However, the Triumph ISO does not make use of the additional midsole layer. All it does is simply punch some square shaped depressions in the primary midsole layer, and that’s that. Like we said, we are absolutely sure of this – and the image above is proof of that. Note how the ‘Grid’ is just a top texture, and is not another embed. We cut the strobel in a place where an injection molding screwhole is visible. The same material continues from top to bottom. Contrast this with the picture from inside a 2015 Guide 8, where you can actually see the grid as an independent overlay.
It isn’t hard to guess what comes next from a ride perspective. There’s no initial layer of cushioning or responsiveness, and whatever cushioning exists comes from the combination of foam compression, including one from the crash pad with mounted outsole pods, removable insole and last but not the least, the splaying of outsole. In contrast, the Ride 7 might not have the stack height of Triumph, but feels softer with better feedback. This behavior was noted both with the sockliner and without it.
And yes, the sockliner, that’s another area. The Triumph ISO uses a slightly firmer (than Ride 7) insole, so that also adds to the firmness in ride. We don’t think that the plastic ‘impact interface’ insert makes a difference. It is after all, only limited to the lateral fringe, and does not come directly under the foot.
So know that when Saucony says things like ‘most cushioned and plushest’, it is with reference to previous versions of Triumph. This is far from an industry standard for a cushioned ride, so expectations need to be managed.
We did not test last year’s Triumph 11, but Saucony described the midsole to be ‘made entirely of Powergrid’. We assume that the 2013 Triumph also came with the ’new’ grid design.
Not sure why the older Powergrid disappeared on the newer Triumphs, it makes little sense. We also noticed that Saucony has sneakily changed the earlier Powergrid graphic to this lean ‘+’ version in all of their product descriptions. This (incorrectly) applies to even the ones which do not feature the ‘+’ construction, like the Guide 8 and Ride 7 for example. This might indicate that future models might come only with the ‘Powergrid+’ version. Definitely a sign of cost cutting across.
Anyway, Saucony has strayed so far away from the original Powergrid concept, it’s pointless to warrant a comparison. It’s like Brooks pulling a ‘SuperDNA’ on some of their recent updates. This is what most brands do – start with a brand new technology and then water it down as the years go by. Nike Flywire is another stellar specimen of the said dilution.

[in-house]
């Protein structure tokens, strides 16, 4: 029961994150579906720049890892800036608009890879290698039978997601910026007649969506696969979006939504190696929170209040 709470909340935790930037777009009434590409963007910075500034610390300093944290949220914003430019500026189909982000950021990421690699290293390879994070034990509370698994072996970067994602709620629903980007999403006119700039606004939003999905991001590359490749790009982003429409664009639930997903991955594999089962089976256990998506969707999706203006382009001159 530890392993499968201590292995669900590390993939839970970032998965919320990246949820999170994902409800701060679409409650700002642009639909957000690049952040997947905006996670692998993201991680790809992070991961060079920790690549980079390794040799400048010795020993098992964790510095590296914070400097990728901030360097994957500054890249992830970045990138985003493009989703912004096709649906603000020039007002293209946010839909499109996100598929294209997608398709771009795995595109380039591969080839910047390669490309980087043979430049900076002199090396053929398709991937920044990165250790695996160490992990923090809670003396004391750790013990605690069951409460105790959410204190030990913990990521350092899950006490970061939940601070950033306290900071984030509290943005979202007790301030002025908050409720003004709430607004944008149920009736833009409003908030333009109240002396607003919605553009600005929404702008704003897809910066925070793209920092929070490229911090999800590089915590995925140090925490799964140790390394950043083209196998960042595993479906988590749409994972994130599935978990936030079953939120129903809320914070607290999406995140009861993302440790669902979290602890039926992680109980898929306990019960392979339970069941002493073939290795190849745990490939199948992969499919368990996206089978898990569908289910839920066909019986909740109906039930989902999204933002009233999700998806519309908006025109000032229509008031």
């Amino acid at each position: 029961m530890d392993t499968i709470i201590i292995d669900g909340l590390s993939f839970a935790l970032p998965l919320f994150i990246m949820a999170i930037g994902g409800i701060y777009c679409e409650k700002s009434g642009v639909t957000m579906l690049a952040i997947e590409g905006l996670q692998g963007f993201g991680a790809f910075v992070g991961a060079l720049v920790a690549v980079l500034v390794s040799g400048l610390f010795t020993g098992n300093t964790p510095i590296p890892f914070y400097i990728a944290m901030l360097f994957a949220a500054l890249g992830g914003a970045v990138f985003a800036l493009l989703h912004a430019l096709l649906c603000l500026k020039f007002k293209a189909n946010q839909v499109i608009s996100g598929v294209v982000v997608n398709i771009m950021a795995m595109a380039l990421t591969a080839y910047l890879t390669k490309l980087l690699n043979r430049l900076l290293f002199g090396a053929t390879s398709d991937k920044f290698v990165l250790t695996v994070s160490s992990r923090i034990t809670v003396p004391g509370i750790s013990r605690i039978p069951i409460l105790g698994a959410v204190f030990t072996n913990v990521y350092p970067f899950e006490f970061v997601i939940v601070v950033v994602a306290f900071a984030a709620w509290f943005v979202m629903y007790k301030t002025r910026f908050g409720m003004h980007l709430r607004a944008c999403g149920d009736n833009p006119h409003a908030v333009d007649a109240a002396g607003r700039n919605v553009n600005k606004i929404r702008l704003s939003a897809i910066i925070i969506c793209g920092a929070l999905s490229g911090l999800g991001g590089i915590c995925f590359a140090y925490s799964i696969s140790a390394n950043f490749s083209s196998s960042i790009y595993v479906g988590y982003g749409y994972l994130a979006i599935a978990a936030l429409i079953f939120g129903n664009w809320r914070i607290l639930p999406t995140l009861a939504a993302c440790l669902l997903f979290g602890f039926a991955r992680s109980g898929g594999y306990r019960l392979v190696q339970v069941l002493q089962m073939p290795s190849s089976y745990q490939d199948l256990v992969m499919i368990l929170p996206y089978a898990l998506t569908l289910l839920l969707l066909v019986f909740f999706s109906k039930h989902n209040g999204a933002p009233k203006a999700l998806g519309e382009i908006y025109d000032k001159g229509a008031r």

Stability is great on the new Triumph, and so is transition. There’s ample heel and forefoot flare, making for a solid base underfoot. The shoe also maintains a very neutral behavior, without excessive lateral bias.
The molded stabiliser over the lateral crash pad prevents the heel from leaning too much towards the outside. Heel to toe weight loading is smooth, with the full ground contact outsole doing its bit.
Outsole rubber placement is contemporary Saucony design. Blown rubber covers the forefoot area, and hard wearing carbon rubber protects the heel from accelerated wear.
The heel rubber is indeed hardy, as not much wear was seen even after multiple days of wear-testing the Triumph ISO.
Component fitting and finish is an area which could do with serious improvement. The reflective strips on the midsole and outsole were haphazardly stuck on, the component majorly misaligned with the groove it is supposed to sit flush with. Upper patterns on heel area are also out of place – see the image in which you can clearly see the lack of symmetry. This did not affect the fit, but certainly has the potential to influence in some cases. The black midsole paint is also flaky, already seen peeling off on the back part of heel.
Is it worth upgrading from a previous version of the Triumph? As far as cushioning is concerned, can’t say for sure, because we haven’t reviewed the T-11. However, upper updates are huge and for that reason alone, it might be worth considering buying the Triumph ISO.
What do we think of a Ride 7 to ISO upgrade? To answer that question, we’ll simply lay out the facts and then the informed decision is for you to take. Triumph ISO’s greatest strength is its upper, and performs much better over the tongue sliding Ride 7. That’s what you get by paying $30 more. The ISO upper also looks striking, but that is purely a subjective play.
The Ride 7 does better on weight, coming in a full one ounce lower than the Triumph. It is also more ventilated, as the midfoot wrapping ISOFIT overlays makes the Triumph upper slightly warmer in comparison.
Don’t get us wrong. The Triumph is a very good shoe with more than adequate cushioning, stability, and a visual beaut of an upper. It is just that it doesn’t feel as immersive or engaging as it should. Ground feedback feels muffled by the extra stack heights, and after tasting blood on the Cliftons, the cushioning experience feels second rung.
The key to enjoying the new Triumph ISO lies in managing expectations.
(Disclaimer: For this review, solereview bought the shoe at full US retail price.)